Friday, June 27, 2008
The SEC Fumbles Again
"A federal judge found that two hedge funds had consciously avoided securities laws in their proxy battle with railroad CSX Corp., in a decision that stands to reshape how activist investors move on their corporate targets. ... [Hedge funds] were especially fearful [Judge Lewis Kaplan] would take a skeptical view of swaps, which allow shareholders to create a kind of synthetic stock via private contracts with large Wall Street firms. Those synthetic shares trade in tandem with a company's real shares, alllowing a hedge fund to post economic gains without filing share-ownership reports as required by securities law. Such arrangements have been legal for decades. Last week, the [SEC] said it was largely okay with swaps as long as they weren't used to disguise takeover intentions. ... Kaplan appeared to take the SEC head on, saying that its views on the swaps generally 'exalts form over substance.'," WSJ, 12 June 2008.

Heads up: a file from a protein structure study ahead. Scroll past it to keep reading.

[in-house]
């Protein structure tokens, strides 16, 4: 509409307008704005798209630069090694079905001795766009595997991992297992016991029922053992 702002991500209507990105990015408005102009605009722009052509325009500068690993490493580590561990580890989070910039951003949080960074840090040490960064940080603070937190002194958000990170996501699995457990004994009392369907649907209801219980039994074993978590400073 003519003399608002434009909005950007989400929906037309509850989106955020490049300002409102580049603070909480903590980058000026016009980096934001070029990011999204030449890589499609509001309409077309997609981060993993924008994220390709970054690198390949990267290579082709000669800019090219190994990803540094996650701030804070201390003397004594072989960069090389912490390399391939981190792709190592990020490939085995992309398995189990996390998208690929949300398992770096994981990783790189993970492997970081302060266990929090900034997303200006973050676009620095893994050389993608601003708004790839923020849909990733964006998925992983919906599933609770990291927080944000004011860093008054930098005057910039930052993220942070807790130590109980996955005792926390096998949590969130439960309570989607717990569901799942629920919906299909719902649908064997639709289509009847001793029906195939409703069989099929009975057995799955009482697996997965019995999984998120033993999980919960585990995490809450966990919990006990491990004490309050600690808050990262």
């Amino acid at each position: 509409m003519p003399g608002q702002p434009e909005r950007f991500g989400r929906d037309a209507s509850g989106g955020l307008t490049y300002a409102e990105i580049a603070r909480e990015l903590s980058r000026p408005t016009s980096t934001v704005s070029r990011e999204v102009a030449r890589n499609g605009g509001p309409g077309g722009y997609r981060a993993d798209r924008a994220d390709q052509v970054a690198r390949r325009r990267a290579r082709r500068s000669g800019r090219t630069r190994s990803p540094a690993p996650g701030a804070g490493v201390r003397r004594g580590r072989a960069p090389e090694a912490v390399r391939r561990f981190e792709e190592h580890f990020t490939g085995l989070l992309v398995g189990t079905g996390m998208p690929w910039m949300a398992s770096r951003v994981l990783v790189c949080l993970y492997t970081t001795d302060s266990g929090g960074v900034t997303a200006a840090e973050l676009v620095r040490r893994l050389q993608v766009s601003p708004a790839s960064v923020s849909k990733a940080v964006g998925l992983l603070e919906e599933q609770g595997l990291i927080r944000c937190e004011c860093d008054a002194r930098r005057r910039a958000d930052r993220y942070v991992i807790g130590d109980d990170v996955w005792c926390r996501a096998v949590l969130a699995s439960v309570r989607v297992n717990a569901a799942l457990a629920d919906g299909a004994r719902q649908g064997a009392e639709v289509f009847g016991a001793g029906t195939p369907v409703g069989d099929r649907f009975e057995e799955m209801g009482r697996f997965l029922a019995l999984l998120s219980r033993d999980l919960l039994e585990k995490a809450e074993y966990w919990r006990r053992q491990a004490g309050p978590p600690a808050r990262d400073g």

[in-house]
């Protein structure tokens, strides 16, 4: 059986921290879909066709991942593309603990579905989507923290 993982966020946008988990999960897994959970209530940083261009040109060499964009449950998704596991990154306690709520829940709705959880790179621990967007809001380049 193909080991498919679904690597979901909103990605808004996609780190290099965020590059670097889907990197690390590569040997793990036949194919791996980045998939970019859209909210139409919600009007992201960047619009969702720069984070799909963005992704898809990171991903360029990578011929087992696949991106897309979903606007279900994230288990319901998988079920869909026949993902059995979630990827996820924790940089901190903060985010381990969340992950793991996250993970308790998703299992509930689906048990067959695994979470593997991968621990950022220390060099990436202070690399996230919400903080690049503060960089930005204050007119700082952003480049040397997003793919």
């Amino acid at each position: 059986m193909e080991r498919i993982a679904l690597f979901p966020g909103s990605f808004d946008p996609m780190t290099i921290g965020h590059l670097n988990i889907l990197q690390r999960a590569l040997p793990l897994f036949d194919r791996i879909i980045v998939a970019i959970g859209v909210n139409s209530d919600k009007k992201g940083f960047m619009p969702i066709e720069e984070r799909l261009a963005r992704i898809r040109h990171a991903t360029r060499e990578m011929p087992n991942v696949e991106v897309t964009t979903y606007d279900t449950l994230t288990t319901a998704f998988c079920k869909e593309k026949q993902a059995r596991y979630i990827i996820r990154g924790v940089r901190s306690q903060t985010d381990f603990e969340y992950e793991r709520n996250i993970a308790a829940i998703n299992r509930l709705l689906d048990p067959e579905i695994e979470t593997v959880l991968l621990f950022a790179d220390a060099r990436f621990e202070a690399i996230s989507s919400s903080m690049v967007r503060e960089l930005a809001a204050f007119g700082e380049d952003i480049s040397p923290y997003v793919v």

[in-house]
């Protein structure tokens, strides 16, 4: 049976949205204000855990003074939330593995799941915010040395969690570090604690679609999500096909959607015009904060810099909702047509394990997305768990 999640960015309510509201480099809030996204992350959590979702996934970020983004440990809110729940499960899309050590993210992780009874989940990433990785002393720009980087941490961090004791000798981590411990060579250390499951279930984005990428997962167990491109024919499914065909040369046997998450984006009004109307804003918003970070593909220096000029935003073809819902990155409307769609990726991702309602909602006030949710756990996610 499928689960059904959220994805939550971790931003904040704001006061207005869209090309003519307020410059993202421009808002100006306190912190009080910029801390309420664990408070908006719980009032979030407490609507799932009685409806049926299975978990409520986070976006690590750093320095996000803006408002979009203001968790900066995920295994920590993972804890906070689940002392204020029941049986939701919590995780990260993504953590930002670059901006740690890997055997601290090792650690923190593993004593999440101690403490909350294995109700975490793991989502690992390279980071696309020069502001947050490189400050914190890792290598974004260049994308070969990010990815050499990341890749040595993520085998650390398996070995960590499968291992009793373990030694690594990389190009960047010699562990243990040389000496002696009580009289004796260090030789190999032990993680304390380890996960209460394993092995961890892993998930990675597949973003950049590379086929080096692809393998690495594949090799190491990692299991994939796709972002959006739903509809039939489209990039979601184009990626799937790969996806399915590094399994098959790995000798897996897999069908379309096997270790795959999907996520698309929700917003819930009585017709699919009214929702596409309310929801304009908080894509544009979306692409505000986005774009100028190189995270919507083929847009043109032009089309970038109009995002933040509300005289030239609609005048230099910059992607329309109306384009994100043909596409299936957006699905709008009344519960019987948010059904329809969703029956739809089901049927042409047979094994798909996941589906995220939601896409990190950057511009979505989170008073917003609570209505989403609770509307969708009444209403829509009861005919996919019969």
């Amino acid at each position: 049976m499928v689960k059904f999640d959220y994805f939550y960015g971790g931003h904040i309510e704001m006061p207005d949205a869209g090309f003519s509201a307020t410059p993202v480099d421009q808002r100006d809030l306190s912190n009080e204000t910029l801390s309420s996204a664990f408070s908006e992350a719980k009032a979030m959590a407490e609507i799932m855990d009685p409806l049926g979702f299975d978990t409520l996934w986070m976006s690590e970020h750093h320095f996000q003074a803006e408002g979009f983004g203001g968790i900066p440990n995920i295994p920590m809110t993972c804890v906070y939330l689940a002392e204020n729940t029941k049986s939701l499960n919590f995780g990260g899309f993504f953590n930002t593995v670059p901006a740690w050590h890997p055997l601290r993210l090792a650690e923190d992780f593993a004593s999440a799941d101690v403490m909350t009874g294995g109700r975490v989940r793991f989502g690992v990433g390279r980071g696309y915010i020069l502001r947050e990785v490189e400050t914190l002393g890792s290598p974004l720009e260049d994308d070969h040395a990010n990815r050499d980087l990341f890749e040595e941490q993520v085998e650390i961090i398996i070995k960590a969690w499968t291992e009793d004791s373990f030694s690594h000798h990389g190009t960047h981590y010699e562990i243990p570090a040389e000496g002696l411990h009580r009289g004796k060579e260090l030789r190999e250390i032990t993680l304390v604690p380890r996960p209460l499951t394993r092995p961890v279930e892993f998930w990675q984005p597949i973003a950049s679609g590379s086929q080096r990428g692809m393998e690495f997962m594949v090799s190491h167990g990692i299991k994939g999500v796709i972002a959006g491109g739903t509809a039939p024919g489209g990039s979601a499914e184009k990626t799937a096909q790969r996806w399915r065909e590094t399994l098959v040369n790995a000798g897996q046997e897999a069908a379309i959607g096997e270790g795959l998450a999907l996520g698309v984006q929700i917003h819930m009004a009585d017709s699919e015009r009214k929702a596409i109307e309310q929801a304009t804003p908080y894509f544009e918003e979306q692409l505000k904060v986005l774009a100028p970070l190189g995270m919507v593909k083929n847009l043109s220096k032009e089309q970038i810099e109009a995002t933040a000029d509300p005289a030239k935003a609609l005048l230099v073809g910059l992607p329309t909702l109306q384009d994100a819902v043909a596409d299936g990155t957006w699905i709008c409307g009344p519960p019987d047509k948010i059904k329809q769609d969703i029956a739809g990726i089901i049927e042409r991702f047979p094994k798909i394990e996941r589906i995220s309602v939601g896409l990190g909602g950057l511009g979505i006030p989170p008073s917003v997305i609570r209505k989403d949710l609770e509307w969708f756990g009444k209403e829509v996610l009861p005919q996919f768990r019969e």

The SEC fumbles another football. This is a disgrace. Chris Cox (CC), SEC chairman has a Harvard JD. Apparently he was not exposed to the maxim of jurisprudence: "the law respects the substance over the form". Alternatively, he forgot it. I wonder if Harvard Law School has some refresher classes CC could take.